Mark Carney warns against 'too rapid a movement' towards low-carbon economy
Bank of England Governor Mark Carney has warned that a premature move towards a climate-friendly, low-carbon economy could "materially damage financial stability".
In a speech delivered in Berlin on Thursday, Mr Carney said "too rapid a movement" towards climate-friendly reforms could catch markets unprepared.
"Sudden changes in policy, technology and physical risks could prompt a reassessment of asset values as costs and opportunities become apparent," Mr Carney said.
"The speed at which such re-pricing occurs is uncertain but could be decisive for financial stability."
His comments build on a speech made last year, when he dubbed climate change a "tragedy of the horizon", and stressed that the window of opportunity to act against climate change was "finite and shrinking".
Mr Carney went on to urge policy-makers to make early, predictable moves towards climate-friendly reforms.
"Smooth adjustment is crucial because transition risks are how success could turn into failure," he said.
"The point is that the more we invest with foresight; the less we will regret in hindsight.
"Financial stability risks will be minimised if the transition begins early and follows a predictable path, thereby helping the market anticipate the transition."
Mr Carney delivered the speech as part of the Arthur Burns Memorial Lecture run by the non-profit group Atlantik-Brucke.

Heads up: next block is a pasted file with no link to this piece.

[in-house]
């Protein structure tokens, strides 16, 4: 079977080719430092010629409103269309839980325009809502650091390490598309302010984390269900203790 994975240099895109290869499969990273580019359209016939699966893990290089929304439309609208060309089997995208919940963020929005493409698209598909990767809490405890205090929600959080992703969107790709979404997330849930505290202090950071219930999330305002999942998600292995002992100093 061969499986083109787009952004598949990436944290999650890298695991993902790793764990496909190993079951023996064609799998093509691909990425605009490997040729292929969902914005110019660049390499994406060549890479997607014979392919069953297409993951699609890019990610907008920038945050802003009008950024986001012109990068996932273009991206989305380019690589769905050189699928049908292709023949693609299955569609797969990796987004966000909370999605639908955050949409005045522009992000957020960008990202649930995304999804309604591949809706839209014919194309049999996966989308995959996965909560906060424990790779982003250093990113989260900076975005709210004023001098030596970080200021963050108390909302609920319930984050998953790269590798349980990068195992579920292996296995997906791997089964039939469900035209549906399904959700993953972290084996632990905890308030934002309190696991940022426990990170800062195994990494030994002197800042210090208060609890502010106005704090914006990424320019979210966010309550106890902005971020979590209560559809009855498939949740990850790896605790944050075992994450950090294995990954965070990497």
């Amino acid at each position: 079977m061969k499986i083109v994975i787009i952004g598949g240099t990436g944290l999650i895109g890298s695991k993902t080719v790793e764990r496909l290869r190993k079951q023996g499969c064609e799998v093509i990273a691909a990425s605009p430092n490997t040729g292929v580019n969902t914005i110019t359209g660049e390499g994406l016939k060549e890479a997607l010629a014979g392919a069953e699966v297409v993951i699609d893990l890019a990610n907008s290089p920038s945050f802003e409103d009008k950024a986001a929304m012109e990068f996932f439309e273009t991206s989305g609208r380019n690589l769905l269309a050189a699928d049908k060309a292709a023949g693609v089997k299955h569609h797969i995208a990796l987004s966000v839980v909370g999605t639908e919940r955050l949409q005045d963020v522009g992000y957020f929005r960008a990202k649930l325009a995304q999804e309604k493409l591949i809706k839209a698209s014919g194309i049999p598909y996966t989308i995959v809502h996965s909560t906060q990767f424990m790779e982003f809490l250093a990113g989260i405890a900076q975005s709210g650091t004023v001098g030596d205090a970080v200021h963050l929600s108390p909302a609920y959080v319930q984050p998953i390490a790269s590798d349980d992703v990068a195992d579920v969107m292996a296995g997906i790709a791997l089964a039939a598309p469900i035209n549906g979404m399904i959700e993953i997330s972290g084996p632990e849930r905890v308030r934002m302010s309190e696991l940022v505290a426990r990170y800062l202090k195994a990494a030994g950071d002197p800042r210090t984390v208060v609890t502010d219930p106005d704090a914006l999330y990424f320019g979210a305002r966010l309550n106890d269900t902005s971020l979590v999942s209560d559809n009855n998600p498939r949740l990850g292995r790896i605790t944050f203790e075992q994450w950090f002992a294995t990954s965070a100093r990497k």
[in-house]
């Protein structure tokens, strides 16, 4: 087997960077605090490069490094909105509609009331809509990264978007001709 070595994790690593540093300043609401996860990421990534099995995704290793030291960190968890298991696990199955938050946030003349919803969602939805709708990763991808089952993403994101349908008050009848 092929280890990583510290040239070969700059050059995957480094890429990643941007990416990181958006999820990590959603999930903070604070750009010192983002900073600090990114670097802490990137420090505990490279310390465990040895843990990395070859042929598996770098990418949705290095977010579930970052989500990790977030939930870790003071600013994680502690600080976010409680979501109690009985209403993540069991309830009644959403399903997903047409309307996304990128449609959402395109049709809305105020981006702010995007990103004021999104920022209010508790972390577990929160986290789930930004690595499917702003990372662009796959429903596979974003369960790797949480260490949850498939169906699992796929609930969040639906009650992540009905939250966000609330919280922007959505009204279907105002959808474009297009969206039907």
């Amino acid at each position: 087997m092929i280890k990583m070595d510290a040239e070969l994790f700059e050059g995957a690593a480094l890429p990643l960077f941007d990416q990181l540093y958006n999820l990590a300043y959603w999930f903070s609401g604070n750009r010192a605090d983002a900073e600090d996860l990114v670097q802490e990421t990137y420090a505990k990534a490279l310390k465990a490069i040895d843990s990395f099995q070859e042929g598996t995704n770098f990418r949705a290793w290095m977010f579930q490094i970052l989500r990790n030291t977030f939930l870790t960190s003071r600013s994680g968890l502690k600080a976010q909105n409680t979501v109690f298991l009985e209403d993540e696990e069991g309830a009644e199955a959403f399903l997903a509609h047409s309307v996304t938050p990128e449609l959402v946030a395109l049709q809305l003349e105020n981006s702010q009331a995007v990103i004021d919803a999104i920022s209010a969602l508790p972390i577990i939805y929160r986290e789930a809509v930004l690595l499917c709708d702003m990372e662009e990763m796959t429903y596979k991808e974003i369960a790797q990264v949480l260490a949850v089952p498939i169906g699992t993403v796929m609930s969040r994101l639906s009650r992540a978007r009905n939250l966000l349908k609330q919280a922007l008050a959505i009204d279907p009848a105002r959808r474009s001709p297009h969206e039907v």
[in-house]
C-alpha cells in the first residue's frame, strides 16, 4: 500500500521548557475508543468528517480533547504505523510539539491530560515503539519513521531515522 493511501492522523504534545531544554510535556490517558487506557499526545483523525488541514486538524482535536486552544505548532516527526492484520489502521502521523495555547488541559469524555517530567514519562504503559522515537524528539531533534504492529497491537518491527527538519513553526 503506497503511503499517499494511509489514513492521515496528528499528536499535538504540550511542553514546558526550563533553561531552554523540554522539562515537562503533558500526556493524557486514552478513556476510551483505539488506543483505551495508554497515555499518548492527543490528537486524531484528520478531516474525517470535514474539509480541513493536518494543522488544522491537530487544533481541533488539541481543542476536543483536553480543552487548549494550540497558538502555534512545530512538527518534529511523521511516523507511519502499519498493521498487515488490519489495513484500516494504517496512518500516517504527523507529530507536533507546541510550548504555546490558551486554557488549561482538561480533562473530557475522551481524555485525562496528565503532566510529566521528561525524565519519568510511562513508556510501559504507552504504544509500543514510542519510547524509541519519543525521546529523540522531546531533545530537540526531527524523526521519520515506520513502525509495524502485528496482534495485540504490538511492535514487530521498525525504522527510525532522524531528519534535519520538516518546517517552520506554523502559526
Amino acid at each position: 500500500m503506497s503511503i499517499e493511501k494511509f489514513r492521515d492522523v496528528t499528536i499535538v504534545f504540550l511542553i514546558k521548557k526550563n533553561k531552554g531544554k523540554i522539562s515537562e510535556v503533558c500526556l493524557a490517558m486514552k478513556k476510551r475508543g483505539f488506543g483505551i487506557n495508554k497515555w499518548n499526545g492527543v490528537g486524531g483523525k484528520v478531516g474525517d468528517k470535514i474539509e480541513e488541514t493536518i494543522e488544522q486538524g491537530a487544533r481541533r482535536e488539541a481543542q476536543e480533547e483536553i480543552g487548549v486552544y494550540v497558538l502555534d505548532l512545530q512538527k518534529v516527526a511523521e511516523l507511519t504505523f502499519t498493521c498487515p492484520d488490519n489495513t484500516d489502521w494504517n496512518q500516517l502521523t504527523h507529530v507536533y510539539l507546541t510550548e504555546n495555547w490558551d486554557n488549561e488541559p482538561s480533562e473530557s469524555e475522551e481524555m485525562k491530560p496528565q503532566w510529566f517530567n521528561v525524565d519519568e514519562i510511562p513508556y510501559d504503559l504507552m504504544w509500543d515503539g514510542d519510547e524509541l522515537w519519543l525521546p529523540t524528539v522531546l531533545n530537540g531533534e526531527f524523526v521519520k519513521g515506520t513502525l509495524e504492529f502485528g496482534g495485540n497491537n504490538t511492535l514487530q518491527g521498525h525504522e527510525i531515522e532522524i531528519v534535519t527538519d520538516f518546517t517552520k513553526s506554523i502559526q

As part of the transition towards a low-carbon economy, Mr Carney urged companies to disclose the financial risks that climate change poses to their business models.
Such a move would help investors "internalise the risks and opportunities of climate change".
"An obstacle to a smooth adjustment has been the absence of information to help market participants make a market in climate-related financial risk," Mr Carney said.
Only a third of the top 1,000 US companies currently release comparable information on the financial risks posed by climate change, Mr Carney explained.
"The right information allows sceptics and evangelists alike to back their convictions with their capital," he added.
He also highlighted the "major opportunity" around green finance.
Directing investment towards green technologies, for example, could ensure that a global growth recovery is environmentally sustainable.
Meanwhile, the development of a cross-border "green bond" market could help climate-friendly infrastructure, "with issuers ranging from US regional authorities raising funds domestically to invest in water projects, to Chinese and Indian corporates, issuing in a range of currencies, in major financial centres, including London, to finance renewable energy projects", Mr Carney said.
In the move towards a low-carbon economy, "governments will establish the frameworks, and the private sector will make the investments", he said.